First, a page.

Have you ever had the moment of committing to a project or a plan and immediately given yourself an out? Your thoughts go something like, “Worst case, I can always say … if I’m not actually able to do this”. We rely on excuses for everything. Why do we do this?

It is human nature to do everything in our power to try and protect our own image. Even if it’s just internally, we feel significantly better about ourselves if we can convince everyone involved that the reason we didn’t do what was expected of us was NOT our fault. So, anytime we can defer to excuses out of our control, we do.

Another element to be aware of is your self-serving bias. Since we are so likely to push our failures onto other people or things, it makes sense that we attribute our successes more-so to ourselves than anything else. Always trying to preserve our ego any way we can, we ensure everyone knows when we achieve something noteworthy…and often fail to mention any other

Because so many of us do this, it has become easy to detect. Every time we “miss the bus” or “have a family emergency” or whatever we might come up with, we chip away at the respect and trust we have with those around us. Unfortunately, work can be the first place this habit starts to have a serious negative impact. If your boss or employees start to notice that you never take the blame, it will take significant effort to gain their trust back.

The good news is, it IS possible to break this habit and become an employee or employer that is known for owning up to their mistakes and figuring out an ongoing solution. In the long run, this is so valuable as it forces you to be accountable not only yourself but to those around you.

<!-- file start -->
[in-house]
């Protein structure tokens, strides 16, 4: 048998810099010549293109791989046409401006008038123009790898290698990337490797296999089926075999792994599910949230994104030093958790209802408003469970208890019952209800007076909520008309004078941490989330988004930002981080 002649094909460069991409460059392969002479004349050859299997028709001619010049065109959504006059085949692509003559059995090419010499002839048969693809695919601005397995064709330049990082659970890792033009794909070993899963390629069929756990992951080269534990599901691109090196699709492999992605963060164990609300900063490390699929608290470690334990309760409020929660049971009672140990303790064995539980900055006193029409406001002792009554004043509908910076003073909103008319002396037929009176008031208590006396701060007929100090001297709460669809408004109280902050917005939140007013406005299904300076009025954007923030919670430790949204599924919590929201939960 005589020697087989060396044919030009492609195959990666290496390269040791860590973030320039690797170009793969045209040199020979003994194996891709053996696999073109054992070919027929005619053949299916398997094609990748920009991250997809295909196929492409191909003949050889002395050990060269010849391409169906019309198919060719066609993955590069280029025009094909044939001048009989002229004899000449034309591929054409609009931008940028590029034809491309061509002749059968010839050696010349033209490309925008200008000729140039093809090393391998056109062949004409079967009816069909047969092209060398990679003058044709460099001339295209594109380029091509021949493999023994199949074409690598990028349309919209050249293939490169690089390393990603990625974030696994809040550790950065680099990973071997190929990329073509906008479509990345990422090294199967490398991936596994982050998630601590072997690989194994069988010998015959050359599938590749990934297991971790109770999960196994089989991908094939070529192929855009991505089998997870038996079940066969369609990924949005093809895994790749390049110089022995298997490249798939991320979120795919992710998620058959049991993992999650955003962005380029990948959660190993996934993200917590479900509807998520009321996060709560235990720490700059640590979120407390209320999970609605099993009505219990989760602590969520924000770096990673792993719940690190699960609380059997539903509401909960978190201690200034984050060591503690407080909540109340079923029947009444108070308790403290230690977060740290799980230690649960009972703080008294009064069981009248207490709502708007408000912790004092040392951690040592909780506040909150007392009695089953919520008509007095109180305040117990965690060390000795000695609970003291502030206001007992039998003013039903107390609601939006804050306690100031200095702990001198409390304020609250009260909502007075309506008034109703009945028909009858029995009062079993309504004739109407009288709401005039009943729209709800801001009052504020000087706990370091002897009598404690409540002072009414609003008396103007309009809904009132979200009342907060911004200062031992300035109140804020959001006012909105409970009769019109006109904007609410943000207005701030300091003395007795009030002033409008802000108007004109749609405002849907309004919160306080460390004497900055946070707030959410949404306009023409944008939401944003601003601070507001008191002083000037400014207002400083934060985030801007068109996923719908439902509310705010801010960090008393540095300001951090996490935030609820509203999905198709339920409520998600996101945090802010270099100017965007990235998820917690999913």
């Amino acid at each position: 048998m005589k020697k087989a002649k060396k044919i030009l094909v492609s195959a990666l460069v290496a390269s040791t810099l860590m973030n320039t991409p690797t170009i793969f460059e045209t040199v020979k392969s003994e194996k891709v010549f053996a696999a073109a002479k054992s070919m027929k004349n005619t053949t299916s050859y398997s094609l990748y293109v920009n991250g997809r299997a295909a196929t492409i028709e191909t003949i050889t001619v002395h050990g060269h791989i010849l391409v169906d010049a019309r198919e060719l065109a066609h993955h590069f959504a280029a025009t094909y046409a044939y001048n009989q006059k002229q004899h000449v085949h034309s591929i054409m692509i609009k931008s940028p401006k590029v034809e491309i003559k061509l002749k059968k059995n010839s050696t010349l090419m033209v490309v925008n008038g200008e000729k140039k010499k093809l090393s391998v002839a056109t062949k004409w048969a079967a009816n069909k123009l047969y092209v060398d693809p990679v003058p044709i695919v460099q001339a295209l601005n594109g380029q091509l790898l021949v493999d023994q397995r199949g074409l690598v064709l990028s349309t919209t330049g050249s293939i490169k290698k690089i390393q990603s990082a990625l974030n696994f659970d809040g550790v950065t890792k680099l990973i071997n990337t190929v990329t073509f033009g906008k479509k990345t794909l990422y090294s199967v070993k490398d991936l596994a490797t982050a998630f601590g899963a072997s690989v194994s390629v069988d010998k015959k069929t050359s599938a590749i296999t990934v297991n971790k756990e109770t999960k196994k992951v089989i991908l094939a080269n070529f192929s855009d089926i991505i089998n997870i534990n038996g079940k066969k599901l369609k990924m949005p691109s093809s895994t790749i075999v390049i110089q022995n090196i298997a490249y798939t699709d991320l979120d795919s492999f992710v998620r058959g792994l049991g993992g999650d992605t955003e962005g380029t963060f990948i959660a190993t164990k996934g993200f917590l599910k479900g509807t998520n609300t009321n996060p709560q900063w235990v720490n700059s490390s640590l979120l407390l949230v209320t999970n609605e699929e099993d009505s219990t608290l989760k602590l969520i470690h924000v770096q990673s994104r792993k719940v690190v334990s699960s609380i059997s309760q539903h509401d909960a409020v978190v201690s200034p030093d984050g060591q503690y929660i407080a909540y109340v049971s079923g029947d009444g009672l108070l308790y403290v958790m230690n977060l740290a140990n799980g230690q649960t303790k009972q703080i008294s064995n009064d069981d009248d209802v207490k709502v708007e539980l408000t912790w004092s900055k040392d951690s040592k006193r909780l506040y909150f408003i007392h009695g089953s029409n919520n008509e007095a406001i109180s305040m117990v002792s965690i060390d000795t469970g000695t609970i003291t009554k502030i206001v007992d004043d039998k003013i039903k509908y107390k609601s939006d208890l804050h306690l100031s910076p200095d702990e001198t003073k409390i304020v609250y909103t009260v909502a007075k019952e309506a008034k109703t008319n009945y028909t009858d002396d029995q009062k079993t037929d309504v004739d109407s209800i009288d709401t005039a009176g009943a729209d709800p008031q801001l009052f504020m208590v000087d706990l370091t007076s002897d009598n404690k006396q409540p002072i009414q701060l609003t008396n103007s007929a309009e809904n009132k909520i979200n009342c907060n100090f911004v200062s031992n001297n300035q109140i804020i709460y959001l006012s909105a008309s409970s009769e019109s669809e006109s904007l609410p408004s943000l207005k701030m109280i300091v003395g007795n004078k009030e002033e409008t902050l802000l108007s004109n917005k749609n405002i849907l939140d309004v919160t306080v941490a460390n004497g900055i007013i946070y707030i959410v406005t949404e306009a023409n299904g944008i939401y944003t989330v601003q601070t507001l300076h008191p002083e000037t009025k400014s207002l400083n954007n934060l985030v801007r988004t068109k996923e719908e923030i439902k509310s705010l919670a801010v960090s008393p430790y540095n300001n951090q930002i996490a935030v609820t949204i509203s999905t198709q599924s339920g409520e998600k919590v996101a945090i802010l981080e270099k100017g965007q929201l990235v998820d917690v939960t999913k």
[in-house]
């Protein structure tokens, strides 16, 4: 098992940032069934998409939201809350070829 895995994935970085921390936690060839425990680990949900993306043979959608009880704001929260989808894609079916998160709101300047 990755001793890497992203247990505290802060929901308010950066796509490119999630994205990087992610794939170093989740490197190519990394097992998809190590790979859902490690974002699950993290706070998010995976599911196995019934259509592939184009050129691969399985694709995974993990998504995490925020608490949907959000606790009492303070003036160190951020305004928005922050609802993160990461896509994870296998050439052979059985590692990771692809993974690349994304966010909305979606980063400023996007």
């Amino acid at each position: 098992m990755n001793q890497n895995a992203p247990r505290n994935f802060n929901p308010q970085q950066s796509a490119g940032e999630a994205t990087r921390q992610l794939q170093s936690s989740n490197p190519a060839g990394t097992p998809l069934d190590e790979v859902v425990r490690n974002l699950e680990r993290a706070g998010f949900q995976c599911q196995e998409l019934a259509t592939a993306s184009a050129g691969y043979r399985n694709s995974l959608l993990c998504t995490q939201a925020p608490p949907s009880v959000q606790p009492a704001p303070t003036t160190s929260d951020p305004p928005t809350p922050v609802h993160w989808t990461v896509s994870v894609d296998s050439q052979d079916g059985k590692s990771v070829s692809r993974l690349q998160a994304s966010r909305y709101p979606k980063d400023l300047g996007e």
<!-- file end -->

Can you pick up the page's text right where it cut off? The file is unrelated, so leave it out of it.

Remaining aware of when and why you make excuses is a major step in replacing this habit. Are you overwhelmed? Need help at work? Quick to commit? Underestimate time needed to complete a project? If you can analyze where you most often fall short and feel the need to defer, you’re ready for those situations before they occur. The more conscious effort you can funnel towards not uttering the phrase, “Well that was because…” the quicker you’ll come up with ways to combat it. It will take a few times of falling short and taking the blame before you start to figure out what steps to take ahead of time to avoid the situation at all. Since most of us have been making excuses since we could talk, it will take time to override your default responses. *This is not an excuse*…just inspiration for you to hit the ground running.

Don’t forget that often, the biggest contributor to excuses is an over-committed individual. Give yourself reasonable deadlines! Don’t set expectations for yourself or others that are impossible to meet. And again, when you do find yourself in that place, own it and move forward.